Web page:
The measurement of symmetry is one of the great successes of modern mathematics. Symmetry is not like length or time or temperature.
Those can be measured with instruments that yield ordinary numbers.
Symmetry is measured using what are technically known as groups, algebraic systems satisfying certain conditions that were identified in the 19th century. Group theory, the study of these objects, starts at a level simple enough that it can, and does, form part of school mathematics. But research has taken the subject far beyond where even the most sophisticated university course can take undergraduates. It is, therefore, a high ambition to seek to explain some of that research to a non-mathematical public.
This book is about the search for the finite simple groups - the indivisible groups out of which all groups are built. Popular analogy compares them to the atoms from which all chemical compounds are made. In this book, they are called "symmetry atoms". But this usage involves a charming paradox: for although they are atoms according to the Greek etymology (cannot be cut), they are far from being "anything very small", which the dictionary gives as one of the main meanings of the word. The "monster" of the title is a simple group of size greater than 8 x 1053 that measures the symmetry of an object in space of 196,883 dimensions.
Modern mathematics has resolved a number of famous questions. Perhaps best known were the classical geometrical problems - squaring the circle, trisecting an angle, duplicating a cube, now known to be impossible by the methods prescribed by the Greeks. Then came Fermat's last theorem, which was simple to state but involved unimaginably sophisticated ideas when it was finally proved by Andrew Wiles in 1994. The Riemann hypothesis, unresolved but chosen as one of the Clay Institute Millennium Problems for which a prize of $1 million (£510,000) is offered, has led to several popular expositions, such as The Music of the Primes by Marcus du Sautoy.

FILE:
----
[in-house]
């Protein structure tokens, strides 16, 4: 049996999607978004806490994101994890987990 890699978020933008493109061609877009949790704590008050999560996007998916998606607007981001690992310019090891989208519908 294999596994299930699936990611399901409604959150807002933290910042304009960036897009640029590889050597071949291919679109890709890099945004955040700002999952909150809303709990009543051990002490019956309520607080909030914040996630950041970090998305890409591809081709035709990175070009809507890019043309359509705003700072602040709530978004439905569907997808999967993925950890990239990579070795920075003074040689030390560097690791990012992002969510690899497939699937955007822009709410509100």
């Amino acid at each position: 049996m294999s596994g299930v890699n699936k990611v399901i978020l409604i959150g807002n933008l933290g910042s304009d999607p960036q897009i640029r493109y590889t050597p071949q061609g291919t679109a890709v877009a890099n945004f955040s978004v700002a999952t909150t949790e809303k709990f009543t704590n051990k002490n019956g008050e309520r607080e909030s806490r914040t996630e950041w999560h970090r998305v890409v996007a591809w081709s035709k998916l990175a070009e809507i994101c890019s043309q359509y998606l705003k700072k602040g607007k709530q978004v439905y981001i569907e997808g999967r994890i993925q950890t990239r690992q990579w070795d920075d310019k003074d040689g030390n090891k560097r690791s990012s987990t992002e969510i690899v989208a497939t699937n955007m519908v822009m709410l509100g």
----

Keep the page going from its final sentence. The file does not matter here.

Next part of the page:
In sheer weight of numbers and size of monsters, the search for the finite simple groups beats them all. It has involved the concerted efforts of more mathematicians than any previous project. It has produced longer proofs than have ever been seen before. Think of the proof of Pythagoras's theorem: perhaps one page of Euclid's Elements , a leisurely page of exposition by modern standards. Compare that with the theorems about finite simple groups, which have proofs running to several hundred pages of intensely concentrated argument. When these theorems are put together to yield the whole classification, the result is a proof amounting to some 10,000 pages. And it is not just the size of the undertaking that is huge: the area contains some monstrously bold conjectures - known by the felicitous title "monstrous moonshine" conferred on them by John Conway - that are leading to connections between group theory, number theory, geometry and theoretical physics.
Whether Mark Ronan has succeeded in explaining all this to non-mathematicians is something that only non-mathematicians will be able to judge. As a mathematician, I can only certify that he has made a far better fist of it than most of us could have, and that his efforts deserve to succeed.
Peter Neumann is a fellow of Queen's College, Oxford.
Symmetry and the Monster: The story of one of the Greatest Quests of Mathematics
Author - Mark Ronan
Publisher - Oxford University Press
Pages - 255
Price - £14.99
ISBN - 0 19 280722 6